Why Is Rave Fashion Such a Disaster?
Anyone who's been to giant electronic dance music parties knows that "rave fashion" is something of an oxymoron.
Traditionally, raves are a space people can be free to wear whatever they want. That's great! Except, not really, because it makes horrible fashion mistakes acceptable. And so you see Rastafarian colors mixed with nipple pasties mixed with Hello Kitty gear and tutus. You see Hindu symbols mixed with Native American headdresses, fuzzy boots and neon. And somehow people manage to be naked on top of all that.
Below, we run down some specific raver fashion faux pas and tell you how to fix yoself.
Slutty + Cartoons = Just Stop
At raves these days the sexualization of beloved children's cartoon characters is in full effect; everyone from Minnie Mouse to Mario and Luigi is getting the "sexy" treatment (no, seriously, we've seen this).
We're glad you have a great bod, but putting the faces of animated icons on your ta-tas sends a confusing message.
Maybe you were into wearing Hello Kitty tees as a toddler, but doing so in bikini form just makes it look like some perverted fantasy.
There's a way to do this that's a bit more discrete. Check this outfit out. It says, "I'm whimsical and fun" and leaves it at that.
Mary Grace Cerni
The Faux-Gentleman Bro
This look is characterized by guys who wear bow ties along with outrageous T-shirts or tank tops, with messages like "Show Me Your Tits."
We call this "ho promotion" -- guys encouraging girls at raves to bring out their inner skank. This is quite douchey, obviously, and it's also a total sartorial fail.
Beyond the bow ties and T-shirts, the look often includes Speedos, suspenders and board shorts -- usually drenched in neon.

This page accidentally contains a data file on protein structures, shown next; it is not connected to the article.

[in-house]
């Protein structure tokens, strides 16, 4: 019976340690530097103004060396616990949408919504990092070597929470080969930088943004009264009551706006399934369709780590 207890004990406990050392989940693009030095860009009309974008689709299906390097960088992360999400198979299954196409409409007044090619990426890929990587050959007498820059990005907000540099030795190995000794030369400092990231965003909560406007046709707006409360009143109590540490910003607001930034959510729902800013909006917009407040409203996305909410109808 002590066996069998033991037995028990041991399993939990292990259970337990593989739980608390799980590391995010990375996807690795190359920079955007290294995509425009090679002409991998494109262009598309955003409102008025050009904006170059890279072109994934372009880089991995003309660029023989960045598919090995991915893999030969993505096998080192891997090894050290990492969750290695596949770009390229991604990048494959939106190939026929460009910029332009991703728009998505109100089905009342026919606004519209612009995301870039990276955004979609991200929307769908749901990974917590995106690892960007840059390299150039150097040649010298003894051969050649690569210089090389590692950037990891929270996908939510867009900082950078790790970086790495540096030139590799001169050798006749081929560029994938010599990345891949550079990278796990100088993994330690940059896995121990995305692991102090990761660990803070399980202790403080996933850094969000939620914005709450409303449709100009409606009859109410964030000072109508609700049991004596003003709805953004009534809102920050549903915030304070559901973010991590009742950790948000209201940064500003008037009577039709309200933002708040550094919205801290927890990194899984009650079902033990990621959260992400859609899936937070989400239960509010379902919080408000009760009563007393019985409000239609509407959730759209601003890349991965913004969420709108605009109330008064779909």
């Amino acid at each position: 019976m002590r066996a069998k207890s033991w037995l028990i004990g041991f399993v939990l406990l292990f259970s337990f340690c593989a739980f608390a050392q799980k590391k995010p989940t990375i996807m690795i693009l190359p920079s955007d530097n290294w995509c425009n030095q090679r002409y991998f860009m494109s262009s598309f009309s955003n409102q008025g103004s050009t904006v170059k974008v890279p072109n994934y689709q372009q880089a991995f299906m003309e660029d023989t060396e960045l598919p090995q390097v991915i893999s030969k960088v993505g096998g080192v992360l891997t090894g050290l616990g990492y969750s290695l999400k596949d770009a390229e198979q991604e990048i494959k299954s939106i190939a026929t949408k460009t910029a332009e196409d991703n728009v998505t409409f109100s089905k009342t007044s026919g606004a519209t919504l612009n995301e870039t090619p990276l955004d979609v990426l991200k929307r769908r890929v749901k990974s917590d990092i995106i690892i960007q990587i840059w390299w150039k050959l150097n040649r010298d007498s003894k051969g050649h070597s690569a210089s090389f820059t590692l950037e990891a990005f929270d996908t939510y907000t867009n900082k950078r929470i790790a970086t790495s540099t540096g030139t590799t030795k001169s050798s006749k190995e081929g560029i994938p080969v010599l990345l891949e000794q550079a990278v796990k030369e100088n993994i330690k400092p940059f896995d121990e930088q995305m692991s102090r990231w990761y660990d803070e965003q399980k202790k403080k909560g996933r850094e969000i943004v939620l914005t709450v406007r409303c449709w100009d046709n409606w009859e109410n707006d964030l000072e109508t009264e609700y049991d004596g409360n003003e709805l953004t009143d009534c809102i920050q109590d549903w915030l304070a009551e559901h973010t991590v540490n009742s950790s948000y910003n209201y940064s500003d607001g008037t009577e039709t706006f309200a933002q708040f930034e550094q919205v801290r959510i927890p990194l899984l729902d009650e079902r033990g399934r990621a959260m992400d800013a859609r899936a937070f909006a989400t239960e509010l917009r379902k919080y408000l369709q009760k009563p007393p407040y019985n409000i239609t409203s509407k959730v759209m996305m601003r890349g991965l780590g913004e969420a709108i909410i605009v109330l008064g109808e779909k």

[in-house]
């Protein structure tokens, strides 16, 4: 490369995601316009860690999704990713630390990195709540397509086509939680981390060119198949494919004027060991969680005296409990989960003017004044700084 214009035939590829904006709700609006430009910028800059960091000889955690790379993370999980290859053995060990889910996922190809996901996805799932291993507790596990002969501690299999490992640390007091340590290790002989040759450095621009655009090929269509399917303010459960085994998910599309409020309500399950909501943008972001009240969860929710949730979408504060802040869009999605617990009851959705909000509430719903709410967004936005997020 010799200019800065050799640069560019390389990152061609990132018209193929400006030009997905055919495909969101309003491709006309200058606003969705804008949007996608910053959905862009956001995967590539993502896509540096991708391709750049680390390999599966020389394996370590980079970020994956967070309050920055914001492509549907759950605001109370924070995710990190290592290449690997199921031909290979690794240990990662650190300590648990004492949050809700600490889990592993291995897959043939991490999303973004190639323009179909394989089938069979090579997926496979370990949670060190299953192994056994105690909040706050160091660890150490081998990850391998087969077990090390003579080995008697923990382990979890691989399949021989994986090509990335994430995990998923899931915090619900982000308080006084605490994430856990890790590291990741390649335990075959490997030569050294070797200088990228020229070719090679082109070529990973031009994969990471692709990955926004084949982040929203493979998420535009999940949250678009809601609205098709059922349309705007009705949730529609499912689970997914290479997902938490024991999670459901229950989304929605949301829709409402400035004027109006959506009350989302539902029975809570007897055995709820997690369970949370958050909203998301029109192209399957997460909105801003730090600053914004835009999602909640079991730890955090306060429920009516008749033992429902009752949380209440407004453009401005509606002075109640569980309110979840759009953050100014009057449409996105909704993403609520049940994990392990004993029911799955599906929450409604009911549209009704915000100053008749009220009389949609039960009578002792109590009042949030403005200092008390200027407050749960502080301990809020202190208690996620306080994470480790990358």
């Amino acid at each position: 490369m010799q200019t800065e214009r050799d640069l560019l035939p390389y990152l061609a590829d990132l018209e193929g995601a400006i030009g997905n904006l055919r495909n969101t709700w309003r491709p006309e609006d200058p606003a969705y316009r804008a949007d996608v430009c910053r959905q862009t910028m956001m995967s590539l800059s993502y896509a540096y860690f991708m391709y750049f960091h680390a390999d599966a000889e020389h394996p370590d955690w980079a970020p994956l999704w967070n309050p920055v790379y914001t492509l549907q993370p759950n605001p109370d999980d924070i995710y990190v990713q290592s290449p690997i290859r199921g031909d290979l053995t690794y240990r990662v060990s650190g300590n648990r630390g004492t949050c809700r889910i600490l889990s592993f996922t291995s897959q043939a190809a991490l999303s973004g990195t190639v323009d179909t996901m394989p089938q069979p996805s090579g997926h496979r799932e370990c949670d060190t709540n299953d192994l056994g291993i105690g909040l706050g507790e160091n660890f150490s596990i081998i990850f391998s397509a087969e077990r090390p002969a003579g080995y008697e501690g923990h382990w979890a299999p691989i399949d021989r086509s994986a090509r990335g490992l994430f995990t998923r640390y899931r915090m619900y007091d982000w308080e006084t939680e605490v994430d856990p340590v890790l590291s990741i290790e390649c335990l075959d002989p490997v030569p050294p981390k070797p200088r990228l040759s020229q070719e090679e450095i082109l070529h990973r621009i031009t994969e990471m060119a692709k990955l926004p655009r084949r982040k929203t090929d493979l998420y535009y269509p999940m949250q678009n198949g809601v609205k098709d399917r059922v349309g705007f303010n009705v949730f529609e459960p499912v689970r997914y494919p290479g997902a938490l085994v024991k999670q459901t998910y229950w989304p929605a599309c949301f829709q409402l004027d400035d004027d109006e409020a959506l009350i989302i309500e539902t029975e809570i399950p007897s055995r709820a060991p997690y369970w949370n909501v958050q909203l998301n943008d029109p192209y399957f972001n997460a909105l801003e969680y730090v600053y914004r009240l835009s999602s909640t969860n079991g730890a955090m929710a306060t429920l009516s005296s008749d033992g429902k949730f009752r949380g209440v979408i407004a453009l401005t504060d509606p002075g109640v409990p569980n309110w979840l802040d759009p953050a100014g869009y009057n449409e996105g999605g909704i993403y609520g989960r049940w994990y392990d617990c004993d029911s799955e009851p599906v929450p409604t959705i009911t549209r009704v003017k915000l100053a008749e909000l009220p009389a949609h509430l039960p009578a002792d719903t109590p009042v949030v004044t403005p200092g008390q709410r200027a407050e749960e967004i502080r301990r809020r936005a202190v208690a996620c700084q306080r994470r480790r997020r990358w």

We actually don't mind the bow ties, but the neon and the crass messages on the shirts have to go. Don't you want to find a nice, classy rave girl to bring home to mom?
The "Naughty" Native American Look
Everyone by now has seen the clueless hipster in the Native American headdress. They're worn everywhere from EDC to Coachella, by men and women alike, and they're culturally insensitive, to say the least.
Throwing on a feathery headpiece doesn't show you're a "free spirit." It just makes you look like you don't have any respect for Native American culture. And when the whole thing is sexualized, it's even dumber.
If you really need to wear a headpiece, how about something like this?
See also: The 13 Most Hardcore Ravers at Ultra
The Rasta Raver
Rastafari rejects materialism, and seeks a higher spiritual awareness through the use of marijuana.
While for some there's a spirituality to EDM, for many people it revolves around the sensory pleasures of dance-floor thrills.
Wearing Rasta colors while you're dancing to dubstep, then, is ridonk, and combining it with kandi bracelets is really hard to look at.
If you're going to wear red, green, black and gold, that's fine; just don't combine it with neon pink.
Mary Grace Cerni
The Symbol Abuser
Hinduism and Buddhism are ancient religions that have brought peace and enlightenment to many. They also have nothing whatsoever to do with EDM. Same with Navajo prints and, um, spirit hoods.
If you must wear an "Om" amulet, at least have the decency to sit down cross-legged and meditate during hard-hitting trance sets. (Just kidding: Don't wear Om amulets.)
Like us on Facebook at LAWeeklyMusic.
Get the ICYMI: Today's Top Stories Newsletter Our daily newsletter delivers quick clicks to keep you in the know
Catch up on the day's news and stay informed with our daily digest of the most popular news, music, food and arts stories in Los Angeles, delivered to your inbox Monday through Friday.